“So now what are you going to do?” she asked him.

“We have to save him,” Myron said.


Behind them the press were still yelling out questions. The sound trickled and then faded into the background. Someone ran by with an empty gurney.

“You said Thursday was the optimum day,” Myron said.

Hope lit her eyes. “Yes.”

“Okay, then,” he said. “We try it on Thursday.”

The bullet that had struck Greg had entered in the lower part of his neck and traversed toward his chest. It had stopped short of the heart. But it had done plenty of damage anyway. He survived surgery but remained unconscious in “critical” and “guarded” condition. Myron looked in on him. Greg had tubes in his nose and a frightening assortment of machinery Myron hoped never to understand. He looked like a corpse, waxen and gray-white and sucked dry. Myron sat with him for a few minutes. But not very long.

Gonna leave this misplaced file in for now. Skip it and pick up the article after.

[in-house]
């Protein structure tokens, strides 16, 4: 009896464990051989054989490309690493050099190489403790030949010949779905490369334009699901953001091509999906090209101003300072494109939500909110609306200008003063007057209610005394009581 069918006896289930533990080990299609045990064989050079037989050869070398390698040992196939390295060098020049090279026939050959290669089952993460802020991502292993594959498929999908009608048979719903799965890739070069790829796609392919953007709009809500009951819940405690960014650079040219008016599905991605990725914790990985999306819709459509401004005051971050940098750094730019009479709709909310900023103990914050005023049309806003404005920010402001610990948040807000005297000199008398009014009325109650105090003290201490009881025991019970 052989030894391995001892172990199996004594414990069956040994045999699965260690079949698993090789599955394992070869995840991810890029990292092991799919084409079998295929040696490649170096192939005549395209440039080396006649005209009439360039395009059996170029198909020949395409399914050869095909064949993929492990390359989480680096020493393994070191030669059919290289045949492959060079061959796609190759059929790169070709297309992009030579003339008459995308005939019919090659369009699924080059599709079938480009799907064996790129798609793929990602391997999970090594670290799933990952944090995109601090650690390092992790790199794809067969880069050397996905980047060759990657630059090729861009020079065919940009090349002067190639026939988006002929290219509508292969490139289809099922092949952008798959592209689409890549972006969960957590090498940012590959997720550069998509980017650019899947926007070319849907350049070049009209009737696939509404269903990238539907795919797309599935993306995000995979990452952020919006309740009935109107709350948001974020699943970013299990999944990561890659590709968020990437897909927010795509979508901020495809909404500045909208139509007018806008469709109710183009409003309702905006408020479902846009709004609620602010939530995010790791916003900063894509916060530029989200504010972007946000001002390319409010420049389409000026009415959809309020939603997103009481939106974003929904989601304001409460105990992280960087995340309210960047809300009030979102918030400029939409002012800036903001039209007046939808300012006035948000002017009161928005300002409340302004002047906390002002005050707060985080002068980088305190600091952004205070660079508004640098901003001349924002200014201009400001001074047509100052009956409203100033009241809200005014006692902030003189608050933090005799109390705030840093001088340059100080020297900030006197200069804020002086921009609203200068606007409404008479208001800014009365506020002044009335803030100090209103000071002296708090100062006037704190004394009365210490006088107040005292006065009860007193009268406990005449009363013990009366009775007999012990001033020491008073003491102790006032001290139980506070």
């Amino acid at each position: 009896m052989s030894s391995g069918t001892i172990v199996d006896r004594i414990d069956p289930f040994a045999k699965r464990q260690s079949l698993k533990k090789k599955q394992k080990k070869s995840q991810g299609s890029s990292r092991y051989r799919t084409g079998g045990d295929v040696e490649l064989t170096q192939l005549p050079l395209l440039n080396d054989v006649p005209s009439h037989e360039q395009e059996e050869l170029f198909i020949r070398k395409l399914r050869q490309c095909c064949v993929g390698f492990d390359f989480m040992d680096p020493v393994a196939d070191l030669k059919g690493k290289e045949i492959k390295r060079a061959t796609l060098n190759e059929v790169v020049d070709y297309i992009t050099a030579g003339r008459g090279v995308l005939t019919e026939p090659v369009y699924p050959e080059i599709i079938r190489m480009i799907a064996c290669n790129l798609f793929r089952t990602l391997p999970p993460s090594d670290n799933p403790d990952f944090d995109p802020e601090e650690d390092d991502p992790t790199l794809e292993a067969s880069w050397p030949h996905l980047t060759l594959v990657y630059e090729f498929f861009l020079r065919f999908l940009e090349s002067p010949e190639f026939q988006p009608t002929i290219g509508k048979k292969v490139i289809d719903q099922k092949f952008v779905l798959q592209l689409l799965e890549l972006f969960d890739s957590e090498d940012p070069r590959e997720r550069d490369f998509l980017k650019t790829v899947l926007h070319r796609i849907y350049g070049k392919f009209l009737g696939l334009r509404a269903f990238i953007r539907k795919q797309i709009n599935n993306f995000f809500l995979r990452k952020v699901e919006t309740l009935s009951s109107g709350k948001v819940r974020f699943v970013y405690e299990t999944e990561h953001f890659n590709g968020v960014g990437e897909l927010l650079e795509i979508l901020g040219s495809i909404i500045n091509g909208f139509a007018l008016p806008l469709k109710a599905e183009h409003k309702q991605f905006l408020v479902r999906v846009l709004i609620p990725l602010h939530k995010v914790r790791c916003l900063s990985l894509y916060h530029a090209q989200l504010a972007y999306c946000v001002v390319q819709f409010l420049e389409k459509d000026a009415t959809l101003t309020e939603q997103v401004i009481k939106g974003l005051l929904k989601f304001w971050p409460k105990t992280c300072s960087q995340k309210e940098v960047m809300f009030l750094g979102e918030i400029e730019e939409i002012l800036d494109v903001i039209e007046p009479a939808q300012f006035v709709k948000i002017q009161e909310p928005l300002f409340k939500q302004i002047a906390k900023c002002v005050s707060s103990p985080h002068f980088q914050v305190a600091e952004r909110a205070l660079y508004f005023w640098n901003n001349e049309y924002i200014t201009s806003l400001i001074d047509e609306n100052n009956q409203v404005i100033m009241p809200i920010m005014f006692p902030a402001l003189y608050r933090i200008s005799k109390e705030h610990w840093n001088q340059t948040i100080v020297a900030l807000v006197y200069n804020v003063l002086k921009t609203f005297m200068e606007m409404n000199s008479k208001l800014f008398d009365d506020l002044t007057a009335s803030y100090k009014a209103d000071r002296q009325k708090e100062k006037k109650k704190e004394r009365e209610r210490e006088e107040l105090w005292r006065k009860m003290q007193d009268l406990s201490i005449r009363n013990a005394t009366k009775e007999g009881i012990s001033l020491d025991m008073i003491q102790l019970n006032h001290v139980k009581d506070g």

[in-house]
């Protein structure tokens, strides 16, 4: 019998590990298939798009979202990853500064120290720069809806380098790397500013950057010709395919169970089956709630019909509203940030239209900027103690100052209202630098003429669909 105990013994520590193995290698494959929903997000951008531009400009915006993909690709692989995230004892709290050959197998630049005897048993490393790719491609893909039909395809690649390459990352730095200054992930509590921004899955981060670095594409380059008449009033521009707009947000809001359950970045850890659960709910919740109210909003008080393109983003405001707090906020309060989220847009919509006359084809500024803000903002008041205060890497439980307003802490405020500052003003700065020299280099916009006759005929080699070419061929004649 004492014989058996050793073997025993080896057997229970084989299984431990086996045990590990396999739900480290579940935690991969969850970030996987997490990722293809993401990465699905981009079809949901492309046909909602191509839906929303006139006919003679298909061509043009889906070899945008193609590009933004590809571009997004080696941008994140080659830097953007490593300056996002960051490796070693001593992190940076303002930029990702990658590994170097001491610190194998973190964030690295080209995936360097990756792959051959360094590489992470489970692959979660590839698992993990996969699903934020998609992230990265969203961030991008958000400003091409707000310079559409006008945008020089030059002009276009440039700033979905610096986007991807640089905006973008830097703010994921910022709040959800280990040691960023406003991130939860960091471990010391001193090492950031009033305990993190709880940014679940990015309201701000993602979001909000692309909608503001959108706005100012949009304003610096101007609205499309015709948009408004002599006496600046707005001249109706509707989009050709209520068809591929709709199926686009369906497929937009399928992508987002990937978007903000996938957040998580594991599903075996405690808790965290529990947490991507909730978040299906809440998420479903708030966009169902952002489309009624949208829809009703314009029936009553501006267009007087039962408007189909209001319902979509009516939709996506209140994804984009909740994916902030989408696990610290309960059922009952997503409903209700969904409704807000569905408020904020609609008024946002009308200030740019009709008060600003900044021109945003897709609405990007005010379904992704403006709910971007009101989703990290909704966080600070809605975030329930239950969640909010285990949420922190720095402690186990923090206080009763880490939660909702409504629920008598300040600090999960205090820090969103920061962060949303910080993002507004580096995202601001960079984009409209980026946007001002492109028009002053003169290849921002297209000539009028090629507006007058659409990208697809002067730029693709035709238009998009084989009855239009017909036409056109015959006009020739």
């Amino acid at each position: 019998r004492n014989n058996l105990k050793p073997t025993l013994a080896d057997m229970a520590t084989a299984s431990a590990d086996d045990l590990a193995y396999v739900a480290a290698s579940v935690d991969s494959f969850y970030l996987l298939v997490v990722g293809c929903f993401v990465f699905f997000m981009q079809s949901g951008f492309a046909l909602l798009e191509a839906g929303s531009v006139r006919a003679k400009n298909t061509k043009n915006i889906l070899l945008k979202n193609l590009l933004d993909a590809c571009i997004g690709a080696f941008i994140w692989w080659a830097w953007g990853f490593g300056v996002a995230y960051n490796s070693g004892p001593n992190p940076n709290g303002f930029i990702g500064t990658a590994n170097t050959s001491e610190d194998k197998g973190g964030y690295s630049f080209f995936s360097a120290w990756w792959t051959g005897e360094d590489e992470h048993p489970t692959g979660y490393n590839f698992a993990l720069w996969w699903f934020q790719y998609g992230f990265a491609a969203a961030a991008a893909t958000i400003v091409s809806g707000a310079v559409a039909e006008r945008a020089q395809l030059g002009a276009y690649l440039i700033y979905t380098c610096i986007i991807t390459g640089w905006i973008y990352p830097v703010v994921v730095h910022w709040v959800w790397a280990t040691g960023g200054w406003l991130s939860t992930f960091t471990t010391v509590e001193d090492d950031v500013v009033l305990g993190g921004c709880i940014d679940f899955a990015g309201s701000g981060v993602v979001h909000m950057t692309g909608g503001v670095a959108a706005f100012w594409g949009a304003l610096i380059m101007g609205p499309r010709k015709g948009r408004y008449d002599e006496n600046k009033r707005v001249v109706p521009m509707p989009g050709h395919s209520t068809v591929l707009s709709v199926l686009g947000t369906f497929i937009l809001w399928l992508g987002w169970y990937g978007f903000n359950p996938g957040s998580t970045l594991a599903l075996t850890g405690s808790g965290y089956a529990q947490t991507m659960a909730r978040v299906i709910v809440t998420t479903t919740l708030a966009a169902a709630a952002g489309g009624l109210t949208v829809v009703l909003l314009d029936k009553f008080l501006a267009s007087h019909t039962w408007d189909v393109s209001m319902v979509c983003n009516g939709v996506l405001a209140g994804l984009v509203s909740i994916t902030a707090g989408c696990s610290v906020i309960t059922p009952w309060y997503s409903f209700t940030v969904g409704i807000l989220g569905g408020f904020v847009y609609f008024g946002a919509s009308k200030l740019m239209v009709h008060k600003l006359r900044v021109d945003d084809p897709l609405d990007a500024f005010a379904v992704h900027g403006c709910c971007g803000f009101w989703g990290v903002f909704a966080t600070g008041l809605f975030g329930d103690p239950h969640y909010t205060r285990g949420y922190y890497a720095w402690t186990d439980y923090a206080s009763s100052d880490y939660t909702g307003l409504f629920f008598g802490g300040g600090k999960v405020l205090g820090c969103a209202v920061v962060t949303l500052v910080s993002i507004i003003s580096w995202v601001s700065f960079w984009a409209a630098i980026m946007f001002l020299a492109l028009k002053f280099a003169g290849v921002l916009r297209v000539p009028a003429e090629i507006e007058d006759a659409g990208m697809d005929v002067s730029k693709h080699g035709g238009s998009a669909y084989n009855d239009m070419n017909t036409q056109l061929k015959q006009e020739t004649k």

He returned to the offices of MB SportsReps the next day.

“Lamar Richardson is coming in this afternoon,” Esperanza said.

“I know.”

“You okay?”


“Life goes on, huh?”

“Guess so.”

Special Agent Kimberly Green came semi-bouncing by a few minutes later. “It’s all wrapping up,” she told him, and for the first time he saw her smile.

Myron sat back. “I’m listening.”

“Edwin Gibbs, under his Dennis Lex/Davis Taylor identity, still had a locker at work. We found the wallets of two of his victims, Robert and Patricia Wilson, in there.”

“They were the honeymoon couple?”